The 2021 Toronto International Film Festival is officially underway, kicking things off last night with the world premiere of Dear Evan Hansen, the feature film adaptation of the smash hit Broadway musical. With six Tony Awards and a Grammy already under its belt, expectations are lofty for this effort from The Perks of Being a Wallflower writer-director Stephen Chbosky, who taps original Broadway star Ben Platt to reprise his role as the titular teen. At 27, Platt is past the age where he can comfortably pass as a high school senior, a fact that became a hot discussion topic in the wake of the film’s first trailer. But all movies require a suspension of disbelief, and Platt is so earnest, so full of raw emotion, that we eventually stop noticing (or perhaps stop caring about) the somewhat exaggerated affectations of his performance.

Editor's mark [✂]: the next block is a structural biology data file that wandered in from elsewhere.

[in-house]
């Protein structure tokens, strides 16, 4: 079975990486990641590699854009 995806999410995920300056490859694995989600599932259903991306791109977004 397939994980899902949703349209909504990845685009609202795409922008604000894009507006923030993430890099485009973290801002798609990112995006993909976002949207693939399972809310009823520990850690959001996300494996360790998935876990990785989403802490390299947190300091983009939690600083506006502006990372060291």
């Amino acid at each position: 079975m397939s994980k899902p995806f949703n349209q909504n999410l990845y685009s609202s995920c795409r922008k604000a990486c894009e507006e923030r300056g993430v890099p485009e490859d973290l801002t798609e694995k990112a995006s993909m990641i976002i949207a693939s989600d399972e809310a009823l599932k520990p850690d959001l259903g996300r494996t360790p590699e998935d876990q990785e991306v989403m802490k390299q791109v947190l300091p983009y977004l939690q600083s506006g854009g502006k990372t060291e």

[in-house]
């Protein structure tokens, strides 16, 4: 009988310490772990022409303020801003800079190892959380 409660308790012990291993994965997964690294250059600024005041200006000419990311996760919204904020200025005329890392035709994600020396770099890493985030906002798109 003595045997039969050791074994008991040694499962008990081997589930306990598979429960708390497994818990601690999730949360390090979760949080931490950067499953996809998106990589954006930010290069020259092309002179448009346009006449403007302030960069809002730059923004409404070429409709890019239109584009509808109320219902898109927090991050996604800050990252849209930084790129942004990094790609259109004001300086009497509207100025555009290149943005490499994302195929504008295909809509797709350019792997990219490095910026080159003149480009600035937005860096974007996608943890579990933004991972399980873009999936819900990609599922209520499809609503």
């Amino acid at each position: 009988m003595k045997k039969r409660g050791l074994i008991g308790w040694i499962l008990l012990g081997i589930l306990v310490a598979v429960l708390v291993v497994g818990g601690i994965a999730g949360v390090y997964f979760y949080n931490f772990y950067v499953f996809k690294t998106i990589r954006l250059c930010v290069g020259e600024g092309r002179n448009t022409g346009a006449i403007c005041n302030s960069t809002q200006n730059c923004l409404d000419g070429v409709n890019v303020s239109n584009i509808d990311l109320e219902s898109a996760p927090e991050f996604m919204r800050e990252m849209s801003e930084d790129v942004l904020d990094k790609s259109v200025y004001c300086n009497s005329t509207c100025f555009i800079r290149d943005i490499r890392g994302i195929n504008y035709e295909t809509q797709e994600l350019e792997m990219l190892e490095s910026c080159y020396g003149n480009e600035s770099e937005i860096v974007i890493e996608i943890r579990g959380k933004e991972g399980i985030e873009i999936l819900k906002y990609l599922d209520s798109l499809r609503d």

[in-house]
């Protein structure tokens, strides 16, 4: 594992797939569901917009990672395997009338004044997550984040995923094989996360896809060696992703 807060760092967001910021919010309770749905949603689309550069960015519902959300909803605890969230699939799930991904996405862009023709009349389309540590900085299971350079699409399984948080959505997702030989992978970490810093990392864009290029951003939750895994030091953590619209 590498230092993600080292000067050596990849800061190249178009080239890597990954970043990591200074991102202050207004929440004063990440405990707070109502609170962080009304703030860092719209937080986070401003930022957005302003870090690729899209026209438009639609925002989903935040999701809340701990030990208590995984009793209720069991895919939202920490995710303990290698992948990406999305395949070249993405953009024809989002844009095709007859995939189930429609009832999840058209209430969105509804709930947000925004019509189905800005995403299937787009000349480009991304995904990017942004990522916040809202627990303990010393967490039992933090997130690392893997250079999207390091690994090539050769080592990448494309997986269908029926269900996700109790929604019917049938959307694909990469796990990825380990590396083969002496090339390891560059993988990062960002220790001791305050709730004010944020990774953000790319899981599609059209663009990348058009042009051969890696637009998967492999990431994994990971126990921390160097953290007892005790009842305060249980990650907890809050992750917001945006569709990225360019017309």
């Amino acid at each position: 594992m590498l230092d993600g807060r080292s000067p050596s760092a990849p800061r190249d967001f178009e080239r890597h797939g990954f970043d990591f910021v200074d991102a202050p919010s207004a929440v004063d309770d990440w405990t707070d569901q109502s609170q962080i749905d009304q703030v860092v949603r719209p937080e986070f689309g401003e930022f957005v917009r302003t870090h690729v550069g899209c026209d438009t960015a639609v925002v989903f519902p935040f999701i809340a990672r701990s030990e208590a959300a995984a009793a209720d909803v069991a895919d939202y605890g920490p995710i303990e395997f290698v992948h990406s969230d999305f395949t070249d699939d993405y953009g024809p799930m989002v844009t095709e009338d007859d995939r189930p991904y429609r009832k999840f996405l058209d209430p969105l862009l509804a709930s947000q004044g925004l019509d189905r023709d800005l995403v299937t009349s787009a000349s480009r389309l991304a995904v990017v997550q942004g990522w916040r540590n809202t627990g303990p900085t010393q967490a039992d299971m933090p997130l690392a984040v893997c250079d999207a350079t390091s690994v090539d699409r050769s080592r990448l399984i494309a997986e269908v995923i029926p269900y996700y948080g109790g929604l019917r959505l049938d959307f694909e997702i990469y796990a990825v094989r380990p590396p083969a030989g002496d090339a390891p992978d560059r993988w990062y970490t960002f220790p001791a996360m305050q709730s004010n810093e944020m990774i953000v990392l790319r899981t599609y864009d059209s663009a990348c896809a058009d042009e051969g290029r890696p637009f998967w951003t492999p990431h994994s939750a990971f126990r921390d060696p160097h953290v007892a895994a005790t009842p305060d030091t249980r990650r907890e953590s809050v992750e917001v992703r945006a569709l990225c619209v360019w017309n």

The film opens with Evan preparing for the first day of school, swallowing his various anxiety and depression medications and writing a therapist-assigned letter reassuring himself that today will be an amazing day. Chbosky sets the tone by excising the musical’s original opening number and front-loading “Waving Through a Window,” a stirring piece which conveys Evan’s sense of loneliness and isolation even as he’s surrounded by a throng of classmates. He wants so desperately to be seen, but his internalized terror at the notion of not being accepted renders him socially inert, unable to make friends or muster enough courage to talk to his longtime crush, Zoe (Kaitlyn Dever).